Of particular concern are the proposed revisions under 37 CFR § 401.14(3)(ii), which provide that “each provisional application filed following the initial patent application must contain additional written description of the subject invention not previously disclosed in a patent application.” (emphasis added). The proposed revision does not define what is meant by “additional written description” or what, at a minimum ,would be sufficient to satisfy this requirement. Does “additional written description” require inclusion of additional features and/or embodiments not previously disclosed in the initial patent application or would merely revising a paragraph disclosed in the initial patent application to add further clarifications or discussion about the invention be sufficient?
In practice, it is not uncommon to abandon a first filed provisional application, either expressly or naturally by not filing a non-provisional application on or before the one-year anniversary of the priority date. This strategy often is adopted when sufficient progress has not been made on the invention to merit the filing of a non-provisional application and no public disclosure has occurred or to delay the expense of preparing and filing a non-provisional application or the start of potential patent term. In these circumstances, the first filed provisional application is often refiled “as is” one day after abandonment.
Under the proposed changes, however, any provisional applications filed after the initial patent application would need to contain additional written description of the invention that was not contained in the previously filed application. In practice, however, this is often not the case and would create additional burdens on technology transfer offices and their counsel regarding what would be sufficient to constitute “additional written description.” For example, if sufficient progress has not been made on an invention during the provisional filing year, the inventor, technology transfer office and their counsel will need to spend precious time and resources determining what additional written description would or could be needed to be added to the application. This begs the question of whether the time and resources being expended on trying to find additional (and sufficient) written description for refiling a provisional might be better spent on assisting an inventor on making progress with his or her invention and developing a patent filing strategy consistent with the current state of the research and potential licensing opportunities.
Also of concern is the provision under 37 CFR § 401.14(3)(ii) that “[t]he contractor shall file or notify the government that they do not intend to file a non-provisional application within 10 months of the last filed provisional application that is consistent with this section.” (emphasis added). This provision seems to be inconsistent with 37 CFR § 401.14(3)(i), which provides that “if the contractor files a provisional application as its initial patent application, it shall file a non-provisional application within 10 months of the filing of the provisional application.”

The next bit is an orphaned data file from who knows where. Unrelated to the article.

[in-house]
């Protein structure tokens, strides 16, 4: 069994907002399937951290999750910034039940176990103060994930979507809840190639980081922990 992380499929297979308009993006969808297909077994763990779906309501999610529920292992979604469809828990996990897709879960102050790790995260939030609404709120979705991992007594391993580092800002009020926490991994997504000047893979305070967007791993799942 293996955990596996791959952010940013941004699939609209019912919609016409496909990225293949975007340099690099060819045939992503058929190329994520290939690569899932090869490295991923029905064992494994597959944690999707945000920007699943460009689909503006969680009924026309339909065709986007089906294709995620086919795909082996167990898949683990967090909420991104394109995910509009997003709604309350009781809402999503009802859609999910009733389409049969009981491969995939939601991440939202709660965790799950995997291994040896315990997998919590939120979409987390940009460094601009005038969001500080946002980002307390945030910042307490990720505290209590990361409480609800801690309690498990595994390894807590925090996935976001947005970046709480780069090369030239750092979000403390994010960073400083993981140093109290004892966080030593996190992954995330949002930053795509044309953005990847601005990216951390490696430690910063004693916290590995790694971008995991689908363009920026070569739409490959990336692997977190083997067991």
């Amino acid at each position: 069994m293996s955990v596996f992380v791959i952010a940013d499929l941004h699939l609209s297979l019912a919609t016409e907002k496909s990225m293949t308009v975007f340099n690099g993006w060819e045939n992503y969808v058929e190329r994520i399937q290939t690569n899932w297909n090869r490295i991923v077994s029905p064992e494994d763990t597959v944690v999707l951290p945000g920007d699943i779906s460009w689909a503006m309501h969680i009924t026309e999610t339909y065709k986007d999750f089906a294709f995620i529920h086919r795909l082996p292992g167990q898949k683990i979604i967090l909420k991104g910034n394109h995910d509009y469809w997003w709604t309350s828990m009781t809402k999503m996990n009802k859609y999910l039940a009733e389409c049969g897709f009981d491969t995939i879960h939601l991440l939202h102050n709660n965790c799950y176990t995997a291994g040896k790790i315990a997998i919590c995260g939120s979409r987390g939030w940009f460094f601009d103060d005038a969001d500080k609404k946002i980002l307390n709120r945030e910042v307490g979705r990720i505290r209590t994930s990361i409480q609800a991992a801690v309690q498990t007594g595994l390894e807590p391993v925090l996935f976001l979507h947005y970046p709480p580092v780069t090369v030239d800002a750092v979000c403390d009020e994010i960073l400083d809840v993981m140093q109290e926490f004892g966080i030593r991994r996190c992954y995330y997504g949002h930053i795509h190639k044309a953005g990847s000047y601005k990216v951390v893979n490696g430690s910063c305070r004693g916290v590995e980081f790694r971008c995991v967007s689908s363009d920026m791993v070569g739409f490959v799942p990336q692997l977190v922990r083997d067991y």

In practice, it is not uncommon to file more than one provisional application during the one-year pendency of the initial patent application, e.g., the first filed provisional application. This strategy often is referred to as “rolling provisionals,” or “serial provisionals” in which new data, additional description, and potentially new claims, are added to the first filed provisional application as the inventor(s) generate new experimental results. Under this strategy, a non-provisional application is filed on or before the one-year anniversary of the filing date of the first filed provisional application, including all of the subject matter included in any subsequently filed provisional application in this series.
Under the proposed changes, however, the contractor would need to file a non-provisional application or notify the government that they do not intend to file a non-provisional application within 10 months of the last filed provisional application. In practice, this most likely would never be the case as the decision to file a non-provisional application is based on the filing date of the first filed provisional application not the last. Further, filing a non-provisional application based on the filing date of the last provisional application would run counter to the definition of the “first application” as provided Article 4(c)(4) of the Paris Convention. This inconsistency should be addressed by the rulemaking body.
Finally, in the public webinar conducted by NIST, slide 21 provides that revisions to 37 CFR § 401.14(c)(3) include that “the filing of serial provisional applications on the same subject invention – must be approved by agency, ….” (emphasis added). This language, however, is not mentioned in the materials published in the Federal Register. To our knowledge, agency approval to file a patent application has not been required by previous regulations and the filing of a patent application has been at the discretion of the contractor, e.g., the tech transfer office. If adopted, this language would place additional burdens on technology transfer offices and would be impractical as provisional filings typically must be made in a timely manner, for example, prior to a public disclosure. It is unlikely that approval from the funding agency could be received before the provisional application would need to be filed prior to such disclosure, which could result in the forfeiture of foreign patent rights and negatively impact the commercial value of the invention. This approach would run counter to the express goals of the Bayh-Dole Act.
Please continue to watch BRICS & Beyond for updates on the proposed changes to the Bayh-Doyle Act.
This post was written by Lisa Mueller & Jeff Childers.